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Sunday, March 30, 2008

The "Drug Wars" (13), Oakland, Ca, ca. 1971


"Hey- Can't I say goodbye to my neighbors?"


Prior to joining DEA in 1973 as part of a government reorganization, I was working as a US Customs agent at Terminal Island (San Pedro) California. I was assigned to the Air Enforcement Detail. Our group was tasked with investigating the smuggling of drugs via small aircraft, either privately-owned or rented. This usually involved loads of several hundred pounds-or tons depending on the size of the aircraft-of marijuana coming out of Mexico. Our group had two planes and a helicopter at our disposal.

In developing intelligence, we contacted virtually all the small airports in Southern California trying to determine when and if known smuggler pilots were renting small planes. Anyway, one day ca 1971, we were "tipped off" that two guys in a van were seen at a small airport looking into the skies with binoculars.

That was it. Two guys with a van looking into the skies with binoculars. But our boss was a real gung-ho guy, who was eager to work around the clock based on the tiniest lead. So we were dispatched (grumbling) out to somewhere in San Bernadino County in an effort to find the mysterious van. By then, the van was nowhere around the airport, but armed with a plate number and description, we had our aircraft check out some known dry lake beds in the desert which were known as landing and off-loading sites. Lo and behold-we actually located the van parked on a dry lake bed. We set up surveillance in the area with our cars, plane and helicopter waiting for the load aircraft to arrive.

The next day, in the late afternoon, a plane landed on the dry lake bed and off-loaded several hundred pounds of marijuana in the van before taking off again. Having identified the plane by its tail number, we moved in to arrest the van drivers. As we arrived at the site, the van, loaded down now, was stuck in the sand with one of the suspects trying to dig it out from underneath. The initial reaction of his friend was; "Boy, are we glad to see you guys! Can you give us a hand?" Then he realized we were law enforcement-and he was under arrest. We then dragged his pal out from under the van by his legs.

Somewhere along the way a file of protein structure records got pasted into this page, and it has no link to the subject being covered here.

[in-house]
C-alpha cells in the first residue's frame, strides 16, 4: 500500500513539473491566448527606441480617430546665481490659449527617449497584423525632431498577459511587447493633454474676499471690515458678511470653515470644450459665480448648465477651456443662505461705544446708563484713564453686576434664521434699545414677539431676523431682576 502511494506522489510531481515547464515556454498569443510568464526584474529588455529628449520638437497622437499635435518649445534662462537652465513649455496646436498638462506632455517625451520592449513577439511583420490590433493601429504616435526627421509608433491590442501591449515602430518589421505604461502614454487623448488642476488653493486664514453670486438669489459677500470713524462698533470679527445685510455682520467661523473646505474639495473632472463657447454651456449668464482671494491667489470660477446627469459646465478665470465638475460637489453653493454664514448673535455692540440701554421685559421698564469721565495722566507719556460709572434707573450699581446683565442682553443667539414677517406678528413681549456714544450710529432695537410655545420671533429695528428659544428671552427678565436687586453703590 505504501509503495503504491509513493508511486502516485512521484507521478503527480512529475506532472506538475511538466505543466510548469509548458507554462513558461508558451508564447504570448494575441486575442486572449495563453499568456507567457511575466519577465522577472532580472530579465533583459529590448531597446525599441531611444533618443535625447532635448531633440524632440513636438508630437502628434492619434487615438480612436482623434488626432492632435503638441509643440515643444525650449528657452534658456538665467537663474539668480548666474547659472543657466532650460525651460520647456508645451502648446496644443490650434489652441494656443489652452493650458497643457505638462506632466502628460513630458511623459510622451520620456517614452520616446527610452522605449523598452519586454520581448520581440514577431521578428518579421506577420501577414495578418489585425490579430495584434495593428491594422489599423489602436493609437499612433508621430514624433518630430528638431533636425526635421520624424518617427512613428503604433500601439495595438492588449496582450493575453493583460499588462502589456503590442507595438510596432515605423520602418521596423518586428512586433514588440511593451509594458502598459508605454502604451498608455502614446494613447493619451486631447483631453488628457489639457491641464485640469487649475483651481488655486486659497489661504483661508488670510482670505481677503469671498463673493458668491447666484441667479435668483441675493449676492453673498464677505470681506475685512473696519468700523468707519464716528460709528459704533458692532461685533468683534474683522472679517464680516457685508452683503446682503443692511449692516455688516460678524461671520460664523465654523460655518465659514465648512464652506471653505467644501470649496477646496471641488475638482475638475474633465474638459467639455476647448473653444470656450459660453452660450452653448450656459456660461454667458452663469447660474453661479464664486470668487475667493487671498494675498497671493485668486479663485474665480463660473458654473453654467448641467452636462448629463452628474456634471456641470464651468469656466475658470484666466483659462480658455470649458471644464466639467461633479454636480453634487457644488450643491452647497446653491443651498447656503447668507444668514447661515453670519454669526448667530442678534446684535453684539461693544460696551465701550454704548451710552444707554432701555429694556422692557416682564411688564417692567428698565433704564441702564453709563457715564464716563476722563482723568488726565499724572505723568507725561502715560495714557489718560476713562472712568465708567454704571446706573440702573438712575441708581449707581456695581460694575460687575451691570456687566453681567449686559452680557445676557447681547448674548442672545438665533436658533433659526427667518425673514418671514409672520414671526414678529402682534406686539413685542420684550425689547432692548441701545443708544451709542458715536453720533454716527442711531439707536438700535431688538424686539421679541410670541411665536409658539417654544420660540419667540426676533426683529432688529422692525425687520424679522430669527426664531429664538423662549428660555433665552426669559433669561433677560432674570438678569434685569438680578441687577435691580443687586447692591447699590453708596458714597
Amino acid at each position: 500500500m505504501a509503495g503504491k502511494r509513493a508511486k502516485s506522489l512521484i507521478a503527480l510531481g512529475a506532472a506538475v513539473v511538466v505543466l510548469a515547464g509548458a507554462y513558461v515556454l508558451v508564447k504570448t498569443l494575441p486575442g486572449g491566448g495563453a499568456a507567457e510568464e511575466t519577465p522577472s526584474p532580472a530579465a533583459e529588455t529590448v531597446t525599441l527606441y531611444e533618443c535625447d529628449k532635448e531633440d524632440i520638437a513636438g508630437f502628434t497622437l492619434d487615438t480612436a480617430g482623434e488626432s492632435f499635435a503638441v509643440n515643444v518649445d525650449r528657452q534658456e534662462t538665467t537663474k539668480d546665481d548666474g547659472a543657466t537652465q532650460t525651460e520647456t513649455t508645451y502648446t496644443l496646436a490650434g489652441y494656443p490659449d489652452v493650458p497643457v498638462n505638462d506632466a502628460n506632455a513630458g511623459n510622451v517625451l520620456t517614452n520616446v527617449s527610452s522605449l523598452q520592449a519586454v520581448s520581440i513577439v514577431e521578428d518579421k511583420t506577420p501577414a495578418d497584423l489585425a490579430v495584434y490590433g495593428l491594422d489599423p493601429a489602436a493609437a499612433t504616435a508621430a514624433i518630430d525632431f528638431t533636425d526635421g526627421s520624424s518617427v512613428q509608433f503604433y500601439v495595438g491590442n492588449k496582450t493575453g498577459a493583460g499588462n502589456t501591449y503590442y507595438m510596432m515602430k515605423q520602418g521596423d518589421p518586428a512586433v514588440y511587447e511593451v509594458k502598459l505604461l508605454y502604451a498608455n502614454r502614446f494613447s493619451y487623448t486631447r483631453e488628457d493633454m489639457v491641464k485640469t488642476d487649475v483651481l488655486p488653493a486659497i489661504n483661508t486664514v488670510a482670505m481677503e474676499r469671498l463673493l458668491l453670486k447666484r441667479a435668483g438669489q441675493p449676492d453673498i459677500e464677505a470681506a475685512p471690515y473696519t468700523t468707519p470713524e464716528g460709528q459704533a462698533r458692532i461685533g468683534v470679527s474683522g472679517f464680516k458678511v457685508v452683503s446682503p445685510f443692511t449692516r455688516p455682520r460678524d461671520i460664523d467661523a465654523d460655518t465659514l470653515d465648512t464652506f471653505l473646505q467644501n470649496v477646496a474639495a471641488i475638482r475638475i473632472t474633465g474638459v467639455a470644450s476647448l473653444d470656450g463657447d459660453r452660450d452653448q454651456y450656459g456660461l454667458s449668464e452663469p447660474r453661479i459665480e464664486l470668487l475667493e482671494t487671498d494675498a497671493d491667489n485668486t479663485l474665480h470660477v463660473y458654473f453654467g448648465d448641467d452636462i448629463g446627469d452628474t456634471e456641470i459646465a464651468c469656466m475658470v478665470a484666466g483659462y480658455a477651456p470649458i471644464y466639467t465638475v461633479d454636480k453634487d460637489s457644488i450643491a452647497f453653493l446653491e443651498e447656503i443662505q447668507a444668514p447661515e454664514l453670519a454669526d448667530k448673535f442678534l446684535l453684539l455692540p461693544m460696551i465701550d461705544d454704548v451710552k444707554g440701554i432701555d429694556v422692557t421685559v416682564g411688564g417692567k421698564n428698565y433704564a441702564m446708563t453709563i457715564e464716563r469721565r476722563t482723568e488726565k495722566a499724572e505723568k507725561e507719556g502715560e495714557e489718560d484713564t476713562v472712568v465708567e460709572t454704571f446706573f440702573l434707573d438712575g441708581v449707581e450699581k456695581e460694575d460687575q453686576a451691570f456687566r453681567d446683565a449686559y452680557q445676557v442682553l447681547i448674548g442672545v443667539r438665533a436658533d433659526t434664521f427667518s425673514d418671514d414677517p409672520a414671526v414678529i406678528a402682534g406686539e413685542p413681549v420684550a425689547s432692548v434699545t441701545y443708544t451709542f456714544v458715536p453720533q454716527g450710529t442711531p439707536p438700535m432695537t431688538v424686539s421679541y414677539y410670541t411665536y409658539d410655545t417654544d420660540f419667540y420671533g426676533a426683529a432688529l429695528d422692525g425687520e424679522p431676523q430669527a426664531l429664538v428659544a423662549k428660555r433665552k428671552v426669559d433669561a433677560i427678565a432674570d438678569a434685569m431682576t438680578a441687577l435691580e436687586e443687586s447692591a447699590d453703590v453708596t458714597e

We then took them to Terminal Island for booking and interviewing. By now, we had been up through one night and well into the next. I was looking forward to booking these guys into LA County Jail and going home for some sleep. But it was not to be. Both guys copped out and named the recipient of the load-who was in Oakland. They agreed to go through with their delivery of the van and the marijuana to Oakland.

So, after contacting the San Francisco Customs Office, we proceeded in a convoy to Oakland. It was about 1-2 am when we departed San Pedro. The next morning, we were meeting with our San Francisco counterparts and Oakland PD narcotics officers at the Oakland PD Hqs.

That afternoon, we set up surveillance in the neighborhood where the suspect lived. Apparently, he was the only white guy living in a black neighborhood. As usually happens, some neighbors began noticing the strangers sitting in cars. Eventually, our two cooperating defendants delivered the van into the garage of the suspect, we hit the place and arrested the bad guy.

As we were taking him out of the house in handcuffs, several neighbors had gathered in front of the house and were applauding the arrest and removal of this character from their neighborhood. Were they happy because they knew he was a doper-or just because he was the only white guy on the street? I never found out.

2 comments:

Lance Christian Johnson said...

It could have been a combination of both reasons!

Gary Fouse said...

I agree.